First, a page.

1. Fox to Fans: Drop Dead

News Corporation's ( NWSA) Fox network is playing hardball in its negotiations with the cable outfits that distribute its content. Naturally, they're seeking more money, and if they don't get it, well, they're pulling the plug.

Fox pulled access to 19 Fox regional sports channels from Dish Network ( DISH) after their agreement expired on Oct. 1. No progress has been made in those negotiations. This week it was Cablevision's ( CVC) turn to get the brushback pitch. The Fox blackout prevented more than 3 million sports fans from watching both the New York Giants football game as well as baseball's National League Championship Series last weekend.

"In an effort to avoid this very situation, we started this process in May and made numerous reasonable proposals to Cablevision," Fox networks affiliate sales and marketing president Mike Hopkins said in an October 16 press release. "However, we remain far apart and Cablevision has made it clear that they do not share our view regarding the value of Fox's networks."

Predictably, no progress has been made. "We remain willing to negotiate and hope that future talks ultimately will be productive, but as of now Cablevision has declined to counter our most recent proposal," Hopkins said. "Regrettably, their efforts were focused more on calls for government intervention than constructive negotiations."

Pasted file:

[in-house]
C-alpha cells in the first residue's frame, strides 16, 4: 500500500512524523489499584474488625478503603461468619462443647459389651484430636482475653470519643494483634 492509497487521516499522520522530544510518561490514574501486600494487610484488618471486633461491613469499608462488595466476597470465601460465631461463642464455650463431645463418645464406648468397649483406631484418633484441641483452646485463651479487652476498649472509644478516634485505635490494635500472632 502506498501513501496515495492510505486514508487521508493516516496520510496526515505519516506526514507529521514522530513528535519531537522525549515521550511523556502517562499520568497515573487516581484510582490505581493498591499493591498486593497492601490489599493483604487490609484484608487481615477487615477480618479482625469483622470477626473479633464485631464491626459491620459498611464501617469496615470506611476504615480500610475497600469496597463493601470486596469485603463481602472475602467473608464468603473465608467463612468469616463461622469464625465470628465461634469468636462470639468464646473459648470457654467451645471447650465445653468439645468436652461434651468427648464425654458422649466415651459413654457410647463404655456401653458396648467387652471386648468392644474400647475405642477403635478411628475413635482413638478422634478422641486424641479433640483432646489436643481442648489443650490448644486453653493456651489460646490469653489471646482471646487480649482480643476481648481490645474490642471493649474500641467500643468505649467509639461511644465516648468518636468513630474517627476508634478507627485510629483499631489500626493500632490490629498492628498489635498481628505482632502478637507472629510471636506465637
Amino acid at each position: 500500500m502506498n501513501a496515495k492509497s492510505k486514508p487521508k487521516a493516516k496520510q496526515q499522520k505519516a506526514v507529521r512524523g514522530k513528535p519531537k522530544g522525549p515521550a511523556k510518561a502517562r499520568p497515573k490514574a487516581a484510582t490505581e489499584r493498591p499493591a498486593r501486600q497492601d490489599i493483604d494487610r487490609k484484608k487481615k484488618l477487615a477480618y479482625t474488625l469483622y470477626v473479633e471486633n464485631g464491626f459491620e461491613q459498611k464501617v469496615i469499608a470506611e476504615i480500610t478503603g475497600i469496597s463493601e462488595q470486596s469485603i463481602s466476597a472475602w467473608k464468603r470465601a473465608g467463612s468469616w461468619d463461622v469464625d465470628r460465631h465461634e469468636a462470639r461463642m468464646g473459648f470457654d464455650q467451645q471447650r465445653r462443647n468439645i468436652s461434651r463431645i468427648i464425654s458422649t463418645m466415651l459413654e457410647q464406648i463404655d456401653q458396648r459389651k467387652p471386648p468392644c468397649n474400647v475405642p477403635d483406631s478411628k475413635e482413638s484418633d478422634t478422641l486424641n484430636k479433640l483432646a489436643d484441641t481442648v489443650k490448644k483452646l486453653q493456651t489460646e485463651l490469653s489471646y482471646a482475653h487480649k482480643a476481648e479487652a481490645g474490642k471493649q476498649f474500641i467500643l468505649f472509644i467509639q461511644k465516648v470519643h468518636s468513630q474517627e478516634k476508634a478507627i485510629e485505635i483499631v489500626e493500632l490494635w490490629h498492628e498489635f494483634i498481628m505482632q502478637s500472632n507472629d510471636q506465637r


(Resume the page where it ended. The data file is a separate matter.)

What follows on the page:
Indeed, with pressure mounting, many feel that it's time for the FCC to step in and take action.

"The FCC's role has been limited," FCC Commissioner Michael Copps said on Wednesday. "But the FCC is a consumer protection agency and, if the Fox-Cablevision dispute proves anything, it is that consumers are clearly not being protected. I believe the Commission should take a very serious look at whether 'good faith' negotiations are indeed occurring."

So, let's all agree that consumers and their feelings aren't figuring into any part of this equation. Fox, it seems, is perfectly willing to push around its distributors. But what about Fox's other partners -- you know, the NFL and MLB? How exactly are they feeling about Fox preventing millions of their fans from seeing the games? How about Fox's advertisers?

TheStreet Says: Fox may get the bump it's looking for, but we're betting the NFL and MLB might think twice about a network that's so willing to shove its fans to the sideline the next time contracts come up for distribution.

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